Later ages tell the same story.  Our land has seen the heroes of the cross enduring unto the end.  Over there at Smithfield

– which is just outside of London –

Over there at Smithfield were men and women who early in the morning were summoned forth to be burned at the fiery stake.  And they were seen to clap their hands when every finger was a candle, and they were heard to cry, "None but Christ!  None but Christ!"  And the crowd that stood around them, who were they?  They were cruel men and brutal priests; but they were also men and women and children of whom it is written, in the humble church records of the day, that they went there to see their pastors burnt, to learn the way how to die.


I just couldn’t imagine that.  As the saints were burned at Smithfield, not only was the cruel, brutal crowd surrounding them, but there were men and women and children of whom it is written in the humble records of the church of the day, that they went there to see their pastors burned, to learn how to die.  Lord, Lord, let it be such with me that the people standing by the bedside when I die could learn how to die.  He went on:


Even boys and girls learned at their mother’s knee so much of Jesus’ suffering that they became invincible.  ‘We are ready, by the good hand and grace of God, to seal our faith with our blood.’  This is what the cross of Christ can do:  it can make men suffer for His name’s sake.


It’s a great faith.  It’s a great commitment.  And however life turns for us, God purposes some wonderful thing, whether it is in our joys or in our sorrows, in our smiles or in our tears.  And if God is good to us, we’ll learn the most in our sorrows and in our tears.  May we stand together?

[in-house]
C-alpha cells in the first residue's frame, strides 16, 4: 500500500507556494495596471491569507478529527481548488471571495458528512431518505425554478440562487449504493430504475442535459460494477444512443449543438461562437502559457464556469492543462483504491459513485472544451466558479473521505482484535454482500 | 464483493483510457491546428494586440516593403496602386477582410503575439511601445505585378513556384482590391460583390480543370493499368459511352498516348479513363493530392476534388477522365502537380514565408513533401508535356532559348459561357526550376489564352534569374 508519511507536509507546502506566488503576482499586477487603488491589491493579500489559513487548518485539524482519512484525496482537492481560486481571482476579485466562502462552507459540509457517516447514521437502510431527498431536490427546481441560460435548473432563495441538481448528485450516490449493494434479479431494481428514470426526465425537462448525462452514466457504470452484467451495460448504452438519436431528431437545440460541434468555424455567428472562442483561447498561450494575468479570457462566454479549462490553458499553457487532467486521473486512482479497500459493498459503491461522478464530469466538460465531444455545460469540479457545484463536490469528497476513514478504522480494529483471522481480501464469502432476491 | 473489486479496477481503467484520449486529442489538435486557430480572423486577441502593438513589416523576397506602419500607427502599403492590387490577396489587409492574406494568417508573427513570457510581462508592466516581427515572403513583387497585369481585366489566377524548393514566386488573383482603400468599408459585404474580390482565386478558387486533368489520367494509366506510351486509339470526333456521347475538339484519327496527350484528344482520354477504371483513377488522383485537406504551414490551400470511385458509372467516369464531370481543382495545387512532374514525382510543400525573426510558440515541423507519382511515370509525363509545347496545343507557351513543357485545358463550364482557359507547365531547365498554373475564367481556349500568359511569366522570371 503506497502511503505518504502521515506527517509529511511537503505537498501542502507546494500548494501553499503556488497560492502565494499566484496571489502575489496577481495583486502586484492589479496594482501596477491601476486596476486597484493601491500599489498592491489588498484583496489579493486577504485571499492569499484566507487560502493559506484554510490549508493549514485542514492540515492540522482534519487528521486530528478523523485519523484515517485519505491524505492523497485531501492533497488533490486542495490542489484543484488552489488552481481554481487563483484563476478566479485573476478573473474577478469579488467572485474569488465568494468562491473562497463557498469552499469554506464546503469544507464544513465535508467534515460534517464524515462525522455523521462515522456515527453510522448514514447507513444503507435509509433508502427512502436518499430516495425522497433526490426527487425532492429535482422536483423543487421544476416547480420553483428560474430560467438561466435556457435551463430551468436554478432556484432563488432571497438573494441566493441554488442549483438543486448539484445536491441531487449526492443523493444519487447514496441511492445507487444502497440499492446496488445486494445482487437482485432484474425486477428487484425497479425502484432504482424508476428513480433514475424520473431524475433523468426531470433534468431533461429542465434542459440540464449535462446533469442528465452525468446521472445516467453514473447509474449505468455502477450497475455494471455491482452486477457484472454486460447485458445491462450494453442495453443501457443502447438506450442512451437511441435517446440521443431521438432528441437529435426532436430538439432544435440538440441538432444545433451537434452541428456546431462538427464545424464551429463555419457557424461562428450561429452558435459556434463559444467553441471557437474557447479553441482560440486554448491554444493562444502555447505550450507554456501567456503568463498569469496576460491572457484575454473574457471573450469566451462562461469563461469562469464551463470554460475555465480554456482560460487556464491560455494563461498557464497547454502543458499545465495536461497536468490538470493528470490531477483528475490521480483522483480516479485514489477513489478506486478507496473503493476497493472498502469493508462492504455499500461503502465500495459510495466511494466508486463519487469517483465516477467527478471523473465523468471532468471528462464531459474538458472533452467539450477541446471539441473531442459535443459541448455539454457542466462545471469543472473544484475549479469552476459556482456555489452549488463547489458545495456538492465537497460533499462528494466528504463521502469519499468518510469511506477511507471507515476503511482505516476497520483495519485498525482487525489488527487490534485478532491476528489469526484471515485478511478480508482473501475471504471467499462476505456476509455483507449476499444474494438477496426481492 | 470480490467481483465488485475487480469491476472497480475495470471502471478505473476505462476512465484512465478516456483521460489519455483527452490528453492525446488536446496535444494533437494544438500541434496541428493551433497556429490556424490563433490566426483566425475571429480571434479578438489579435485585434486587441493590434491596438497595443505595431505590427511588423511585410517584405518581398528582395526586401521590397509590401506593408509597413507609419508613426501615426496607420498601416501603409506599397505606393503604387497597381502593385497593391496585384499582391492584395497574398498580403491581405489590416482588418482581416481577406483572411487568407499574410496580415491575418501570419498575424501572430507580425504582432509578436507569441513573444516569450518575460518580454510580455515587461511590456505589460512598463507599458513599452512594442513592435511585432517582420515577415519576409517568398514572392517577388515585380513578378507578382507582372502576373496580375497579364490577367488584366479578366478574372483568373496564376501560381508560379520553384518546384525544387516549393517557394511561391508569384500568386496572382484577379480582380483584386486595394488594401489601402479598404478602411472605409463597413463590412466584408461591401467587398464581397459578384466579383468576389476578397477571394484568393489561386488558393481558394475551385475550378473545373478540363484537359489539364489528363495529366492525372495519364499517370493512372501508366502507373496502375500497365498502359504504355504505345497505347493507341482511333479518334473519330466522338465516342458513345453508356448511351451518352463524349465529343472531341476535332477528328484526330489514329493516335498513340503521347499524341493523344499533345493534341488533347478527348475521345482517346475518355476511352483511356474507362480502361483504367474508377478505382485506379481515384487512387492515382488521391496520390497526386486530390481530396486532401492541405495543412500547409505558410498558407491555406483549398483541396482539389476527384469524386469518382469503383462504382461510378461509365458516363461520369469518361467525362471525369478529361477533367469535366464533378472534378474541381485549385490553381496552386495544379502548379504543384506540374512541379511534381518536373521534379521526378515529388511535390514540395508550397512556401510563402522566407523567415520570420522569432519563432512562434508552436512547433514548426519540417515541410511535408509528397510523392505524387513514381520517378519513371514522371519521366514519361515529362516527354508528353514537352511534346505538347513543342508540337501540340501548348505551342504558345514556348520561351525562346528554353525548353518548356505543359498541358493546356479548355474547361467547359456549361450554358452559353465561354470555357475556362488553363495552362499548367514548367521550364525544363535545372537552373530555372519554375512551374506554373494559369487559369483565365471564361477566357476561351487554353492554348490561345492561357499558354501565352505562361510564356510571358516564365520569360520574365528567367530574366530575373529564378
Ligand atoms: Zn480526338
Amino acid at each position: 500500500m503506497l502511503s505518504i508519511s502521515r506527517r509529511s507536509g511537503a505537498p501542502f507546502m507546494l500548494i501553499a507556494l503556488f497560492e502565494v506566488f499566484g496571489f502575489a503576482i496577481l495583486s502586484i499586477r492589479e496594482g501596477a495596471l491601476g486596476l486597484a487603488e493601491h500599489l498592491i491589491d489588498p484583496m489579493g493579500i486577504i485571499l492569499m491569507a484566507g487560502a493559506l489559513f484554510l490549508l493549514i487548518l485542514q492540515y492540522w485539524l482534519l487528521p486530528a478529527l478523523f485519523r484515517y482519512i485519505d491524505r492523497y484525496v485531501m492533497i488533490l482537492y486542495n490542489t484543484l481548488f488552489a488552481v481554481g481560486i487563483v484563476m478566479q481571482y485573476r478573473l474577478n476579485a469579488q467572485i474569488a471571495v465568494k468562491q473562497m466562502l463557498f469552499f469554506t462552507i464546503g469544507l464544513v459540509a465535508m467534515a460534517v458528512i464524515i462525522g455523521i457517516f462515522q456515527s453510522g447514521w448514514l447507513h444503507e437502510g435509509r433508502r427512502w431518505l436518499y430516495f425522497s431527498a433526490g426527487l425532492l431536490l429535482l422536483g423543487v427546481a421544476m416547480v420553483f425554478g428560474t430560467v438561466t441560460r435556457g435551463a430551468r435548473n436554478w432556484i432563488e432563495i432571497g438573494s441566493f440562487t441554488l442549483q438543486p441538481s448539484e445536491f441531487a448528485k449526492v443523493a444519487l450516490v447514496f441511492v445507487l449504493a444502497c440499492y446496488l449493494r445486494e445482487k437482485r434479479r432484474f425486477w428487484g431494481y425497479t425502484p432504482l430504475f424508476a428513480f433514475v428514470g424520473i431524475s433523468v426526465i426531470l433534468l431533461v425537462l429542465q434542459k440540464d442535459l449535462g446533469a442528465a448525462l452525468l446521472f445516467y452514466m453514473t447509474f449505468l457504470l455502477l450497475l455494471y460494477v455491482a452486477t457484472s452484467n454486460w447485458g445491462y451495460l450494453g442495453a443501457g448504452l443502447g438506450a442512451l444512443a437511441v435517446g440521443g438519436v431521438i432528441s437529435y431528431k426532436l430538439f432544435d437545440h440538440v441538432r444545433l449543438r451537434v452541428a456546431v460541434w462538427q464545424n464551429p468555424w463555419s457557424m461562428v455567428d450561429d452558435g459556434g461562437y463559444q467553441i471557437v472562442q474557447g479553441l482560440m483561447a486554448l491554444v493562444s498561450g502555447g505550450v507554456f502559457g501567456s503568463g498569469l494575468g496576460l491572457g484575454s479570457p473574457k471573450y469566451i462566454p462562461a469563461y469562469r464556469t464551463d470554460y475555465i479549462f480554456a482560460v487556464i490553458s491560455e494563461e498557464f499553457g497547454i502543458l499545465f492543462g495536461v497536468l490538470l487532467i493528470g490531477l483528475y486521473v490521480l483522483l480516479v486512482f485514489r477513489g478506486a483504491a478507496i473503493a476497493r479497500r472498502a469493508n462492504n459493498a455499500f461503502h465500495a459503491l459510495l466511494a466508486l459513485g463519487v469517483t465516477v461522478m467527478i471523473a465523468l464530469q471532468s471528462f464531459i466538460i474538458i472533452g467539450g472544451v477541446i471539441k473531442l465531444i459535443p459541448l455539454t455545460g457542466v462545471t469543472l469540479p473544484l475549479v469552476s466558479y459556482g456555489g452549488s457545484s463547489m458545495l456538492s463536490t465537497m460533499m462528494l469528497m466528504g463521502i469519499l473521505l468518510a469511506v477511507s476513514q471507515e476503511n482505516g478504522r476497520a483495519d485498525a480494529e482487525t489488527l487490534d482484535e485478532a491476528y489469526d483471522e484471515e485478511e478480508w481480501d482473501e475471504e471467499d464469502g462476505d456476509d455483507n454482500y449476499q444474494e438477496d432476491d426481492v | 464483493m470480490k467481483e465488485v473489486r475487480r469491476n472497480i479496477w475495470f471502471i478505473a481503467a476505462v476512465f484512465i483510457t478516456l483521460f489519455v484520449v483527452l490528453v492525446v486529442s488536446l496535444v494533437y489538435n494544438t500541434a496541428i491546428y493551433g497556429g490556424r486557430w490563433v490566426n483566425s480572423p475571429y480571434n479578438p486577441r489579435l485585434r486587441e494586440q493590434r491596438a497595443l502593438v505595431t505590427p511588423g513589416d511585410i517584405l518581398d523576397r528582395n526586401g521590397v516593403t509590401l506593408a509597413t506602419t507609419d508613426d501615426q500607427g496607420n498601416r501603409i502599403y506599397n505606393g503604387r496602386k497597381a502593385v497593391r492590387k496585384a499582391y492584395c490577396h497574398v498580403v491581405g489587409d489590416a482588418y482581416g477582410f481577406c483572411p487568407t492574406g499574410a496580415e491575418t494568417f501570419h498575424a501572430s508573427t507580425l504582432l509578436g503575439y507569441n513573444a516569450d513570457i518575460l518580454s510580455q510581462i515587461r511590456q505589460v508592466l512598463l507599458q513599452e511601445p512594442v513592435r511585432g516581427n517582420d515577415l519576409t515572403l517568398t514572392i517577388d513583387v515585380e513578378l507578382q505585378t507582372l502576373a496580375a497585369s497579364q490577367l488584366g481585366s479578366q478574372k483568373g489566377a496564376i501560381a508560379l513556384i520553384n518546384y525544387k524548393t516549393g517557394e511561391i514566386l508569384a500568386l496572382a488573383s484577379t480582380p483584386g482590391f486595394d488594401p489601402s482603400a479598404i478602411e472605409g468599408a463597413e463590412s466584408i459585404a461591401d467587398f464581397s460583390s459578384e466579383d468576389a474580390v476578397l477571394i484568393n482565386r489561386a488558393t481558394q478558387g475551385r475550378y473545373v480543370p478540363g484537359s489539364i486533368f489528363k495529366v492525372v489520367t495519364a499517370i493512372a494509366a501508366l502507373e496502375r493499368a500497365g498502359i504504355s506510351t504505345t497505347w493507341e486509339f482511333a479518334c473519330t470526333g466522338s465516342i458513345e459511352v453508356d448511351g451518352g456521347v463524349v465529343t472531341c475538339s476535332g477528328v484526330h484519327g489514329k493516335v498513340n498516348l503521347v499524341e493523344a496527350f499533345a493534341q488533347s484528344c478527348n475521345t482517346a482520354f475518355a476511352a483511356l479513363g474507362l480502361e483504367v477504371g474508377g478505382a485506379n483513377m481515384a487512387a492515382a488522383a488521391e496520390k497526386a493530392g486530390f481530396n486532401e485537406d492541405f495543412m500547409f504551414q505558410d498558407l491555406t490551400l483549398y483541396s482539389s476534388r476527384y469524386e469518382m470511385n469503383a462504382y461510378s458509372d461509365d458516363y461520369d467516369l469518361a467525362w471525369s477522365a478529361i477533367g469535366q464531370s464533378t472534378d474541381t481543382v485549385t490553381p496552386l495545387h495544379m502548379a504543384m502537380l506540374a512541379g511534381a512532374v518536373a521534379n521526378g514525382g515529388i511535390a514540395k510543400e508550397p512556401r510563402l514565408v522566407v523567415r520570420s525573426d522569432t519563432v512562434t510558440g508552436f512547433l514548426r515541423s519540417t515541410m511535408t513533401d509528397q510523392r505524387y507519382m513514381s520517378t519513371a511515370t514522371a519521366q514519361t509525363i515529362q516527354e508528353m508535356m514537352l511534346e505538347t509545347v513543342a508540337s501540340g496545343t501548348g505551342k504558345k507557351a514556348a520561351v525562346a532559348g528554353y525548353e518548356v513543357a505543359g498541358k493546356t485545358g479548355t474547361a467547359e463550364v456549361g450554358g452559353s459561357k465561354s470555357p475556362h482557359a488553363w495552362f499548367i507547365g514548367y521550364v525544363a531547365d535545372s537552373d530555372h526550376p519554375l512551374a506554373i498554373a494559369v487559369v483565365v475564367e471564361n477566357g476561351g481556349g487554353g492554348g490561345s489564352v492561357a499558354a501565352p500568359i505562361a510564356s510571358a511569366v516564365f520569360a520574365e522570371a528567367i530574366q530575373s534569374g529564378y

Our Lord in heaven who suffered, who died, that we might learn how to live, and if in the providences of life we are called upon to suffer and to weep and to cry, may we not become bitter; may we remember God purposes some holy thing for us, that we be sympathetic, that we pray in deepest earnestness, and that we heroically submit ourselves to the high calling of God in Christ Jesus.  Oh, what a faith!  The wounds, the tears, the blood, the dying, the suffering of our Savior, and we’re called to follow Him in the faith.  May we not draw back, may we not find fault, may we never become bitter, may we receive as from God’s hands the providences that overwhelm us.  And if it be tears and sorrow, may the Lord find us heroically faithful unto death.

And while our people pray and wait, you, to give your heart to a Savior who loves you, died for you, in heaven intercedes, who understands all about us and who bids us come in faith to Him, God bless you tonight as you answer with your life His appeal and His call. "Pastor, tonight I’m accepting Jesus as my Savior," or "Tonight, pastor, we’re all coming into the fellowship of this dear church," or "My wife and I, the two of us are coming."  Or just you, as the Spirit shall make appeal, make the decision in your soul.  Do it now.  And when we sing our song, down one of these stairways from the balcony, down one of these aisles on the lower floor: "Here I come, pastor, here I stand."  May angels attend you in the way as you come.

And thank Thee, wonderful Savior, for the sweet harvest You give us tonight.  In Thy dear and saving and loving name, amen.  While we sing, welcome.  Welcome.  Welcome.